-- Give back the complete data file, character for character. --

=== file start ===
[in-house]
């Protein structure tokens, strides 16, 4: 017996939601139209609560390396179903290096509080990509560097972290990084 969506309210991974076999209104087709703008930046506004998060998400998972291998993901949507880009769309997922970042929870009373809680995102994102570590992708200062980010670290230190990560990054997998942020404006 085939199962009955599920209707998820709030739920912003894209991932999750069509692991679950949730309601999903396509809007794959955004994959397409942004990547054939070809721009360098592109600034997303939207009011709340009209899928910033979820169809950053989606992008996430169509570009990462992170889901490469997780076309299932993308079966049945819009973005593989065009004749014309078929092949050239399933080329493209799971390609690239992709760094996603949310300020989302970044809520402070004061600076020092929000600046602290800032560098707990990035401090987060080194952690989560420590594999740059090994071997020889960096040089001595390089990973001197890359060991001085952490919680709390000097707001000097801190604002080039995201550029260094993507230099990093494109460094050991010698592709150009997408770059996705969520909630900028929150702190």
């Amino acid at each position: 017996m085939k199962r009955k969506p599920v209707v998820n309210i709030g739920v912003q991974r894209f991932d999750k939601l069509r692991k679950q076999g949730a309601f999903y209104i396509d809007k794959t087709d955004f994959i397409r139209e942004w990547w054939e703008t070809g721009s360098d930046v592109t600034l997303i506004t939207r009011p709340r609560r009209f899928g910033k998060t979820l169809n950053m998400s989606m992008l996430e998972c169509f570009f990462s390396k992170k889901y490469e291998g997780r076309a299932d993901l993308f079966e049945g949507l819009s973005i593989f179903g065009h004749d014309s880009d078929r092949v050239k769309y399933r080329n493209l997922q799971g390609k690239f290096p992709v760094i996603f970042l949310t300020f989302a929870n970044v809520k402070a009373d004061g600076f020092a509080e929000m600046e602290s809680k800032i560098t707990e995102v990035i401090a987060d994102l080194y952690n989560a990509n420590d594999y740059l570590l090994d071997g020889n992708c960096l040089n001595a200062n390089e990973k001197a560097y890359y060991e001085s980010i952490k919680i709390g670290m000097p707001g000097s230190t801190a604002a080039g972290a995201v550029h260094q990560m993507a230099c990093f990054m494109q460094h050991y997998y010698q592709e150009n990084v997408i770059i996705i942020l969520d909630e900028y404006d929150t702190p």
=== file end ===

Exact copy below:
[in-house]
């Protein structure tokens, strides 16, 4: 017996939601139209609560390396179903290096509080990509560097972290990084 969506309210991974076999209104087709703008930046506004998060998400998972291998993901949507880009769309997922970042929870009373809680995102994102570590992708200062980010670290230190990560990054997998942020404006 085939199962009955599920209707998820709030739920912003894209991932999750069509692991679950949730309601999903396509809007794959955004994959397409942004990547054939070809721009360098592109600034997303939207009011709340009209899928910033979820169809950053989606992008996430169509570009990462992170889901490469997780076309299932993308079966049945819009973005593989065009004749014309078929092949050239399933080329493209799971390609690239992709760094996603949310300020989302970044809520402070004061600076020092929000600046602290800032560098707990990035401090987060080194952690989560420590594999740059090994071997020889960096040089001595390089990973001197890359060991001085952490919680709390000097707001000097801190604002080039995201550029260094993507230099990093494109460094050991010698592709150009997408770059996705969520909630900028929150702190």
């Amino acid at each position: 017996m085939k199962r009955k969506p599920v209707v998820n309210i709030g739920v912003q991974r894209f991932d999750k939601l069509r692991k679950q076999g949730a309601f999903y209104i396509d809007k794959t087709d955004f994959i397409r139209e942004w990547w054939e703008t070809g721009s360098d930046v592109t600034l997303i506004t939207r009011p709340r609560r009209f899928g910033k998060t979820l169809n950053m998400s989606m992008l996430e998972c169509f570009f990462s390396k992170k889901y490469e291998g997780r076309a299932d993901l993308f079966e049945g949507l819009s973005i593989f179903g065009h004749d014309s880009d078929r092949v050239k769309y399933r080329n493209l997922q799971g390609k690239f290096p992709v760094i996603f970042l949310t300020f989302a929870n970044v809520k402070a009373d004061g600076f020092a509080e929000m600046e602290s809680k800032i560098t707990e995102v990035i401090a987060d994102l080194y952690n989560a990509n420590d594999y740059l570590l090994d071997g020889n992708c960096l040089n001595a200062n390089e990973k001197a560097y890359y060991e001085s980010i952490k919680i709390g670290m000097p707001g000097s230190t801190a604002a080039g972290a995201v550029h260094q990560m993507a230099c990093f990054m494109q460094h050991y997998y010698q592709e150009n990084v997408i770059i996705i942020l969520d909630e900028y404006d929150t702190p």